NEW YORK (CNN/Money) -
Mortgage rates edged lower as a weak employment report pointed to a softer economy, Freddie Mac reported Thursday.
The rate on 30-year fixed-rate mortgages averaged 5.74 percent in the week ended Thursday, with an average 0.6 of a point payable up front, down from last week when it averaged 5.82 percent.
A year earlier, the rate on the 30-year fixed-rate loan stood at 5.95 percent.
The 15-year mortgage rate eased to 5.14 percent this week from 5.24 percent last week, also with 0.6 of a point up front. Last year, the average rate stood at 5.26 percent.
"The decline in mortgage rates was primarily due to a weak employment report for September, which suggested economic growth is still a bit subdued. As a result, we expect mortgage rates will continue to stay quite affordable over the next few months, benefiting future homebuyers," said Freddie Mac's Chief Economist Frank Nothaft.
"Of late, there has been no compelling economic reason to believe mortgage rates would climb out of their recent range."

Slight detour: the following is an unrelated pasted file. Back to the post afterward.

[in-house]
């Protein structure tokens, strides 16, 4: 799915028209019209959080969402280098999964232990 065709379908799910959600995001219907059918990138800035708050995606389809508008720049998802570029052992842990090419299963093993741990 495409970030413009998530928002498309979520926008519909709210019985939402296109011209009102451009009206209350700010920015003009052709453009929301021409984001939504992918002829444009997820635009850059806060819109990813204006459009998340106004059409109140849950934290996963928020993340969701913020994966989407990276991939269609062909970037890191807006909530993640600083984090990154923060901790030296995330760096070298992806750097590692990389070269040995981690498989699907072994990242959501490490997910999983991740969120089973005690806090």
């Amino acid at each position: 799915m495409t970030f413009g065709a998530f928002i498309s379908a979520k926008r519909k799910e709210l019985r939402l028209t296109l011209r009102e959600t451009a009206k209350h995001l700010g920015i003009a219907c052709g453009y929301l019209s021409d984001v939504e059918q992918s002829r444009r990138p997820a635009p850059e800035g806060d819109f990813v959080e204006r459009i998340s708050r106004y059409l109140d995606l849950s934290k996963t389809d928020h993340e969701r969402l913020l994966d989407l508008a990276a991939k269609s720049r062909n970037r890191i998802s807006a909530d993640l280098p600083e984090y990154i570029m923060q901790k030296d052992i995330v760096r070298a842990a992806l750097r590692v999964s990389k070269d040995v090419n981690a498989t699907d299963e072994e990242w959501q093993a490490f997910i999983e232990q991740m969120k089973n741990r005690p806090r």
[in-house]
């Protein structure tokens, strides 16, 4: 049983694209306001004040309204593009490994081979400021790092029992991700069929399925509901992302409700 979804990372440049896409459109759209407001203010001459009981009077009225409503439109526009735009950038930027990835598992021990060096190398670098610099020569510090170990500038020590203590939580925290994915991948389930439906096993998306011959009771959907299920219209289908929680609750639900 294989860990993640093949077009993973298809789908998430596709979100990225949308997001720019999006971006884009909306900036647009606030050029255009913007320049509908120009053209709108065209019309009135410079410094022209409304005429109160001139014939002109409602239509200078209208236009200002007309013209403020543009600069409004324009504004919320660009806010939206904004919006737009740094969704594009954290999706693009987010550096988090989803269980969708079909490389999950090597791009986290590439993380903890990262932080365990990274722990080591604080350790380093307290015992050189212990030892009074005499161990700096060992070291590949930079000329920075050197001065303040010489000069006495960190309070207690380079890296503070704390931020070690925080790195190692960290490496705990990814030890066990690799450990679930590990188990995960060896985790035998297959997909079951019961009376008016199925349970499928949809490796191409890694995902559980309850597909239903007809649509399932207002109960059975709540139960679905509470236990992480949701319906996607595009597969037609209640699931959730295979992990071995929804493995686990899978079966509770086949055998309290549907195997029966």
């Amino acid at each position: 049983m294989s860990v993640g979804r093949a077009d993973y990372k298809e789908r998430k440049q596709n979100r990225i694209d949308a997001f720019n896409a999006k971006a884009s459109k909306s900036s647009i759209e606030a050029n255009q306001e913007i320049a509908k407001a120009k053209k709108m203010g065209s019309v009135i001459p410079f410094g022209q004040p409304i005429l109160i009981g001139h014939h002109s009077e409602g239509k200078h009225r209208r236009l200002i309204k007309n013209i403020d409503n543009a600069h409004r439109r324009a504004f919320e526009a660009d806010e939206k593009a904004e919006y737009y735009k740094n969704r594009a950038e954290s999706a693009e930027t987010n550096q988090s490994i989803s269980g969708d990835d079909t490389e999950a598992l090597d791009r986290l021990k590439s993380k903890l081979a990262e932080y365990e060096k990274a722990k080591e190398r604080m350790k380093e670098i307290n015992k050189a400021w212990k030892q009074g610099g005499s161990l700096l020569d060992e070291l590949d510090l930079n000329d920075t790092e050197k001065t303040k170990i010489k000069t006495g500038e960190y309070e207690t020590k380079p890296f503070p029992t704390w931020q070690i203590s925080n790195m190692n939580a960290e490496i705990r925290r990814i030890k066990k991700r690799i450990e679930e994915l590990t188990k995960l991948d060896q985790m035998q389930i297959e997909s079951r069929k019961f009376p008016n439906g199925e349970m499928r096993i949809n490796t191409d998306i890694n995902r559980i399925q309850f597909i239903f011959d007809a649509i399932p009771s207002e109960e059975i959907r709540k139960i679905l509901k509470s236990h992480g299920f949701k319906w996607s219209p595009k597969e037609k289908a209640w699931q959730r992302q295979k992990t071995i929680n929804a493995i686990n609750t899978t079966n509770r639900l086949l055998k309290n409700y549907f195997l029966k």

One-year adjustable rate mortgages (ARMs) averaged 4.01 percent, down from 4.08 percent the week prior, with 0.6 of a point payable up front.
At this time last year, the average rate for ARMs was 3.69 percent.
"Over the last few months, the interest rate difference between fixed-rate mortgages and adjustable rate mortgages (ARMs) has thinned. If this continues, ARMs may lose some appeal amongst homeowners in the coming months," added Nothaft.
Freddie Mac's (down $0.34 to $65.52, Research) average mortgage rates are based on a survey of 125 lenders nationwide.